Pushing back frontiers
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25 June 2013
While some countries such as the Czech Republic have progressed rapidly since abandoning communism and adopting market economies, Romania has experienced a more difficult transition. Yet several foreign law firms, taking a long-term view of the Romanian market's potential, have established themselves in the country.
Political and economic independence is a relatively new experience for Romanians. For many years the country was controlled by the repressive Ceausescu regime which was overthrown in December 1989. The establishment of democracy and restructuring of the economy has been slow and only in the past few years has the international community gained confidence in the improvements being made.
Several foreign law firms with historical links to the country or a real commitment to creating strong practices in emerging markets have established themselves in Romania and more are planning to do so. UK firms Sinclair Roche & Temperley and Taylor Joynson Garrett have offices in the capital, Bucharest, as have some US practices, including Hall Dickier and Kingston & Peterson. Canadian firm Burns Schwartz and Paris-based practice Jeantet & Associates also have a presence in the country.
Sinclairs, a medium-sized firm with a strong shipping and commercial practice, has had a practice in Romania for 35 years, says London-based partner Campbell Steedman.
Requests from Romanian clients to service their joint venture projects came after the fall of communism and Sinclairs was involved in the state's first public offer privatisation project in 1991.
Its Bucharest office opened in 1992 and the firm now handles a mixture of corporate, finance, shipping and privatisation work, together with projects for international agencies such as the European Bank for Reconstruction and Development. Steedman says commercial property work is also thriving.
London firm Taylor Joynson Garrett also had links with Eastern Europe before taking over the Bucharest practice of Nicholas Hammond in 1993. Hammond opened his office in 1990 and is now TJG's local partner. He confirms that the firm acts for a wide range of international investors. "There's a small number of Western firms here, so clients don't stick to national firms," he says.
Under Romanian Bar regulations, the practice of local law is restricted to Romanian lawyers. However, the Romanian government is discussing with the Bar associations of several countries the question of reciprocal practising rights.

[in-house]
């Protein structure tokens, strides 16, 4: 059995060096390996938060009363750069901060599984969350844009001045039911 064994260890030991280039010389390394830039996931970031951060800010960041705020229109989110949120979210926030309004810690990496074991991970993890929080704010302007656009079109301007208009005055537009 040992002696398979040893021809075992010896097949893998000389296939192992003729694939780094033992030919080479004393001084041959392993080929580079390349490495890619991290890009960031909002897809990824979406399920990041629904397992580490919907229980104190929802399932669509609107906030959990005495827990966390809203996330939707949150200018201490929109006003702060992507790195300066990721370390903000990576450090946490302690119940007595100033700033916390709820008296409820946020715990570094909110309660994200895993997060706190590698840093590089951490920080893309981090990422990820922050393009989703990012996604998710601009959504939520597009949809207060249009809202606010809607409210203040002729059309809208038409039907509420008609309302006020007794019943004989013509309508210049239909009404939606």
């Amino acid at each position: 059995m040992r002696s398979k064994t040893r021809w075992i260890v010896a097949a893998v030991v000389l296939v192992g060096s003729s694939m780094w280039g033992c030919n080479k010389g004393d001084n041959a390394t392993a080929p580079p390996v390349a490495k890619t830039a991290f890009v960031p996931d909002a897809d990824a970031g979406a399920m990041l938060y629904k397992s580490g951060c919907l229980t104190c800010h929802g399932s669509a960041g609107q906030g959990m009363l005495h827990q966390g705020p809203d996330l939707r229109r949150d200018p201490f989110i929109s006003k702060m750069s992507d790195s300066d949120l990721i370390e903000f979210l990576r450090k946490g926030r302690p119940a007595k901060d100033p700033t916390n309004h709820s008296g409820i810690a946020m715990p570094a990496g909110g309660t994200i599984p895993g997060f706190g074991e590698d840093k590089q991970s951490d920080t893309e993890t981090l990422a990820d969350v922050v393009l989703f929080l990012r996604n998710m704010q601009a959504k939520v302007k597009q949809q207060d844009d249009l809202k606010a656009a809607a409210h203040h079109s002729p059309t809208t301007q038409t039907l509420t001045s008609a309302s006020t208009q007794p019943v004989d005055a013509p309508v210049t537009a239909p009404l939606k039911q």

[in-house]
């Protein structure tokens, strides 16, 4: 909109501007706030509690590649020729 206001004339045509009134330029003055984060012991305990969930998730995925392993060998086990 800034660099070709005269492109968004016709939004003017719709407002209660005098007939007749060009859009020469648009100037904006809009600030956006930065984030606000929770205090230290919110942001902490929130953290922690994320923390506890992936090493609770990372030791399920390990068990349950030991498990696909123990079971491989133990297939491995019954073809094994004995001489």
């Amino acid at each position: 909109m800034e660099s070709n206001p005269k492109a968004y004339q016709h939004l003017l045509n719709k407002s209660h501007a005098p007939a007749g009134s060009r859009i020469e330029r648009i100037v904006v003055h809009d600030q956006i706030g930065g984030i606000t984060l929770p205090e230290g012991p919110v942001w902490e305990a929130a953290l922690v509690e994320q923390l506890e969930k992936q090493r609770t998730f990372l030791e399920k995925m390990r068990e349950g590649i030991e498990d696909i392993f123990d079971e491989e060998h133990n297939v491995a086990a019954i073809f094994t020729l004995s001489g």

Meanwhile, laws are being developed to accommodate the new market economy.
"Legally, there's good progress in the likes of company law and bankruptcy law," says Steedman. "The country has had an associate membership agreement with the EU since February 1995 and is looking for EU integration in due course so they are developing laws to take account of EU directives."
Hammond adds: "The bureaucracy is still weighty and the Romanians don't like to talk on the telephone or write letters but like to deal face to face." But both men agree that their practices are building.
Romania is attracting law firms with strategies aimed at new markets. Sinclairs has two offices in Vietnam and others in Shanghai, Hong Kong and Singapore. Chicago firm Altheimer & Gray, which plans to establish an office in Romania, has offices in Prague, Warsaw, Kiev, Istanbul, Bratislava and Shanghai.
Altheimer & Gray partner Jeffrey Smith says: "We're already doing some assignments for clients in Bucharest with a local law firm."
He says an office in the city would support the firm's strategy of having a broad regional presence in Central and Eastern Europe. "Romania is at the stage the Czech Republic and Poland were at some years ago as far as the development of market economies are concerned, the progress of privatisations and development of their laws. But clearly there's more interest now."
Foreign firms already established in Romania are expecting newcomers. "There are rumours of new entrants to the market daily," says Steedman.
"We're looking for a long-term future here and would like to have a fully integrated office staffed with Romanians."
Hammond is similarly committed. "I think there's a great future in Eastern Europe and in about 15 years' time we'll have a fairly uniform legal environment throughout Europe."